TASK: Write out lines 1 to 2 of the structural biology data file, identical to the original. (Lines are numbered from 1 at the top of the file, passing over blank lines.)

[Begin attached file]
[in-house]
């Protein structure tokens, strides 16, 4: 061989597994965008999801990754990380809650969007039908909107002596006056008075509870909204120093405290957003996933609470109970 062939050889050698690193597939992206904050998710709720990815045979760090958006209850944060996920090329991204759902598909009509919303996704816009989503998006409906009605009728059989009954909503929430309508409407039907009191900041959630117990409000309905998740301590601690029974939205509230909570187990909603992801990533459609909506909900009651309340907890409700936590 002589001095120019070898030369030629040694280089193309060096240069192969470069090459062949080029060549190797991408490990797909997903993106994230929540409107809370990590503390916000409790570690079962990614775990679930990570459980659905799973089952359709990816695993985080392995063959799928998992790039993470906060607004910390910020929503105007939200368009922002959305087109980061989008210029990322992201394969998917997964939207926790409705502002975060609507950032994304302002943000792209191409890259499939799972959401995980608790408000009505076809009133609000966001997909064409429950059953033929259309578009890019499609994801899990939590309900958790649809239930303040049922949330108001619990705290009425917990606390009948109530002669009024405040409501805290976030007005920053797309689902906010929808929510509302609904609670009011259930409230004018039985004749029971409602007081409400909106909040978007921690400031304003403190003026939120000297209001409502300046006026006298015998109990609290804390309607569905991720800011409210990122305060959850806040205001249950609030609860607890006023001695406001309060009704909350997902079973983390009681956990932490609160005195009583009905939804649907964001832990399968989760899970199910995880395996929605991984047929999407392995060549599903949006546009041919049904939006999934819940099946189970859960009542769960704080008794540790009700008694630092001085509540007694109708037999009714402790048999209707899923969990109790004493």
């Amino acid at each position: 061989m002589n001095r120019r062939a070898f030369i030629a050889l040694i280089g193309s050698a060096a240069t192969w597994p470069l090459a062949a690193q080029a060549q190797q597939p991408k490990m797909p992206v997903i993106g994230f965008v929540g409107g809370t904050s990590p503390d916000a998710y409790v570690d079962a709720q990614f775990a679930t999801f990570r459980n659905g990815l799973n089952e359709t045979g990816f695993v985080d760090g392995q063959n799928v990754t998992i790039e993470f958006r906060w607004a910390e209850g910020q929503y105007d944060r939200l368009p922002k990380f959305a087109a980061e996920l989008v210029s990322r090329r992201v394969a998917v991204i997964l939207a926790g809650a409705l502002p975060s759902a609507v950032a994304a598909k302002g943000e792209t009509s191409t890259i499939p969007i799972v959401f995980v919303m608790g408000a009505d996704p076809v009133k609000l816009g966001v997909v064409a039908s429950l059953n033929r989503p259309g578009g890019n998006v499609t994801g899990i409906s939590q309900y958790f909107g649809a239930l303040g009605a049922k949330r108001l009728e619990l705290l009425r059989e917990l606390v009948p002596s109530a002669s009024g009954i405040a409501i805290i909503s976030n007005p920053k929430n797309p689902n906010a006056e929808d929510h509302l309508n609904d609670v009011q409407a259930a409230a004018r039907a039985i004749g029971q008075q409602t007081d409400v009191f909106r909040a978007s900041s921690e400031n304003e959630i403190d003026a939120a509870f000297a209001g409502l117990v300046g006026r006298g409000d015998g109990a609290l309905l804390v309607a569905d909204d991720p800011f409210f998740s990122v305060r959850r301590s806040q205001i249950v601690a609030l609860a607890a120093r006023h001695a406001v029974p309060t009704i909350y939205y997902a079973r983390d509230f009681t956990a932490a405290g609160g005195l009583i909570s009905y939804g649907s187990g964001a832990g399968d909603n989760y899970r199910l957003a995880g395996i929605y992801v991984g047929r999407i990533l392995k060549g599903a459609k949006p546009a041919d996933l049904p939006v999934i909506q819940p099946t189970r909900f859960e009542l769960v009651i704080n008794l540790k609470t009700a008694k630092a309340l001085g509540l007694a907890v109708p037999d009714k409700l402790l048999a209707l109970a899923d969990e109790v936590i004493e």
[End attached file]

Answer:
[in-house]
């Protein structure tokens, strides 16, 4: 061989597994965008999801990754990380809650969007039908909107002596006056008075509870909204120093405290957003996933609470109970 062939050889050698690193597939992206904050998710709720990815045979760090958006209850944060996920090329991204759902598909009509919303996704816009989503998006409906009605009728059989009954909503929430309508409407039907009191900041959630117990409000309905998740301590601690029974939205509230909570187990909603992801990533459609909506909900009651309340907890409700936590 002589001095120019070898030369030629040694280089193309060096240069192969470069090459062949080029060549190797991408490990797909997903993106994230929540409107809370990590503390916000409790570690079962990614775990679930990570459980659905799973089952359709990816695993985080392995063959799928998992790039993470906060607004910390910020929503105007939200368009922002959305087109980061989008210029990322992201394969998917997964939207926790409705502002975060609507950032994304302002943000792209191409890259499939799972959401995980608790408000009505076809009133609000966001997909064409429950059953033929259309578009890019499609994801899990939590309900958790649809239930303040049922949330108001619990705290009425917990606390009948109530002669009024405040409501805290976030007005920053797309689902906010929808929510509302609904609670009011259930409230004018039985004749029971409602007081409400909106909040978007921690400031304003403190003026939120000297209001409502300046006026006298015998109990609290804390309607569905991720800011409210990122305060959850806040205001249950609030609860607890006023001695406001309060009704909350997902079973983390009681956990932490609160005195009583009905939804649907964001832990399968989760899970199910995880395996929605991984047929999407392995060549599903949006546009041919049904939006999934819940099946189970859960009542769960704080008794540790009700008694630092001085509540007694109708037999009714402790048999209707899923969990109790004493």